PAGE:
• Inflows and outflows of the foreign and domestic capital, which are prone to volatility, can lead to excessive appreciation/depreciation of their currency and impact the monetary and financial stability.
  • The 2006 Tarapore committee’s report on fuller capital account convertibility released argued that even countries that had comfortable fiscal positions have experienced currency crises and rapid deterioration of the exchange rate.
  • The report further points that an excessive appreciation of the exchange rate causes exporting industries to become unviable, and imports to become much more competitive, causing the current account deficit to worsen. 
  • However, there has been an improvement in the economy. India’s foreign reserves today stand at $635 billion, the fourth largest in the world.

How fuller convertibility would benefit India?

  • Large foreign exchange reserves lead to high sterilisation costs. In 2018, SBI estimated the sterilisation coefficient at -0.93. If some control is brought over India’s sterilisation costs through an opening of the capital account, it is estimated this could free up almost 1% of GDP in sterilisation costs over time
    • Sterilization is a form of monetary action in which a central bank seeks to limit the effect of inflows and outflows of capital on the money supply.
  • Gurther liberalisation of the capital account is needed to power the next stage of India’s economic development.

Way Forward

  • Limiting sovereign debt to 60% of GDP (as recommended by the NK Singh panel) should be part of economic policy in a post COVID-19 world.
  • RBI governors have been cautious time and again, calling for convertibility to be seen as a process, and not a single event. Thus, the process towards full convertibility will not be linear and India looks set to continue moving gradually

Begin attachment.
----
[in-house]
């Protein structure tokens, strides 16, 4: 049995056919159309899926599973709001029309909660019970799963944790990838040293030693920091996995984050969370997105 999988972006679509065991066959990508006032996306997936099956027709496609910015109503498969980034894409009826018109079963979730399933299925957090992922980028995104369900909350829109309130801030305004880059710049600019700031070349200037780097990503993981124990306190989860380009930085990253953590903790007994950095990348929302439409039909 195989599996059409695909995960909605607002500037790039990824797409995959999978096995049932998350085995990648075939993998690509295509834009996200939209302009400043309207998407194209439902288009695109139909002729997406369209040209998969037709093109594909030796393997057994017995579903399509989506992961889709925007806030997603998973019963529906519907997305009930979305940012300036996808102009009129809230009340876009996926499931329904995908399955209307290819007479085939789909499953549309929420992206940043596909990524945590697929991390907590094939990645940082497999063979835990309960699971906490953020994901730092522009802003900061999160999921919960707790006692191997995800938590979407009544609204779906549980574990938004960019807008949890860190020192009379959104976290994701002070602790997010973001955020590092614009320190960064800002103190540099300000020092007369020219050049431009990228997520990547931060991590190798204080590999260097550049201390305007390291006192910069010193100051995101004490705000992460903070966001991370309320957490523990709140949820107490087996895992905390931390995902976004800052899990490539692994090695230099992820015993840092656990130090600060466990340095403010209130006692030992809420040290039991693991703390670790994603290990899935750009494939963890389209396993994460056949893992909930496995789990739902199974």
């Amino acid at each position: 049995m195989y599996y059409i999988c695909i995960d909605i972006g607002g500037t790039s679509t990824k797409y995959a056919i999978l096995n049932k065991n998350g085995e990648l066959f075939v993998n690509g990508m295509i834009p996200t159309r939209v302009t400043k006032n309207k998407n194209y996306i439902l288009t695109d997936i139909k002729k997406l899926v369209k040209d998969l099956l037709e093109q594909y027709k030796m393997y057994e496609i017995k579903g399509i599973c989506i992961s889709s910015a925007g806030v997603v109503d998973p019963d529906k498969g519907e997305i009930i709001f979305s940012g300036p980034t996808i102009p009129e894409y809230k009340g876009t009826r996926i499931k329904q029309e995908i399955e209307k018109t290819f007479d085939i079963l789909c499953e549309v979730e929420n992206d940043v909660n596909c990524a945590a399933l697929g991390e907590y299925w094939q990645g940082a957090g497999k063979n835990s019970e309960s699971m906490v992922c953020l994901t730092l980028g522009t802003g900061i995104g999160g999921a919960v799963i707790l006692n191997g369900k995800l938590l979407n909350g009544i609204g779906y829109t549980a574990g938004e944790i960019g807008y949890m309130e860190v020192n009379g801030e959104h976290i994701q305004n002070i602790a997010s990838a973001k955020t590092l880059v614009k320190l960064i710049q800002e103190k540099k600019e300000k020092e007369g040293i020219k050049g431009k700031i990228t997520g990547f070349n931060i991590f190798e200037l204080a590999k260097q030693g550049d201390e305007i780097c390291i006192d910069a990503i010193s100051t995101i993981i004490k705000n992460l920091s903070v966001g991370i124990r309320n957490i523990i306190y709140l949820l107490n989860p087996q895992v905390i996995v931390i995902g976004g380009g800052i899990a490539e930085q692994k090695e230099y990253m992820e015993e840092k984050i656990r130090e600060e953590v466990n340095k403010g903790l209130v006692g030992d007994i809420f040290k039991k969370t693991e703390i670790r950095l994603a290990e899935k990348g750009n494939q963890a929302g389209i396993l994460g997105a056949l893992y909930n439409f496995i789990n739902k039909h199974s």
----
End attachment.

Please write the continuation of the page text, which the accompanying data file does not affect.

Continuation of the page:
• RBI can bank on India’s current economic strengths and macro stability to further the cause of capital account convertibility in 2022. 

Connecting the dots:


  • GS-2: Indian Economy & Challenges
  • GS-3: Issues related to direct and indirect farm subsidies and minimum support prices

Farm reforms

Context: Political signals over the decades have reinforced the informal social contract between State & Farmers

  • An agricultural field has been kept strapped to the national aim of ‘food security’ for so long that many farmers tend to see their role as state-appointed, with inputs assured by governments that must in due course pay for the output of their farms.

What is the Supreme Court observation on Poor credit discipline of farmers?

  • In a lawsuit related to the dismissal of a daily-wage worker by Patiala Central Cooperative Bank the Supreme Court drew attention over an attitudinal problem in our farm sector.
  • Farm loan waivers schemes drive banks to financial distress and possible collapse.
  • No farmers were repaying the loans in anticipation of a loan waiver ahead of Punjab polls.

What is the history and impact of farm loan waivers?

  • Ahead of India’s 2009 general election farm-loan waiver was declared by the Congress-led Centre worth ₹60,000 crore. It was packaged as distress relief.
  • Various states run parties were quick to adopt that ploy.
  • Its lasting effect is visible in the handy tool of politics.
  • Waivers leave loan books of banks in a mess whereby the lenders wait for the government to pay the needful 
  • It also imposes fiscal costs to the government that are usually unaffordable.

How it leads to poor credit discipline?

  • Farm-loan waivers been used in election manifests to win votes.
  • Overtime farmers view these as work bonuses they deserve.
  • Farmers view loan waivers as an unstated pact with the state or as an informal social contract where these loans are mistaken for grants.
  • In some states this serves as a tool for collective bargaining by tillers.
  • This approach is not only bad for lenders but also creates wrong attitudes that obstruct farm reforms.
  • Unless cultivators operate like business units rather than as state suppliers saving this sector from stagnancy will be difficult.

What needs to done?

  • Political parties need to avoid such pre-poll assurance of write offs. This will favour our economy for an even bigger reason.
  • The loans should not be mistaken as grants.
  • The prices set by freely-traded agricultural crops must play the reformist role of signalling scarcities and overflows. This will incentivize farmers to adapt their expenses and exertions to market reality.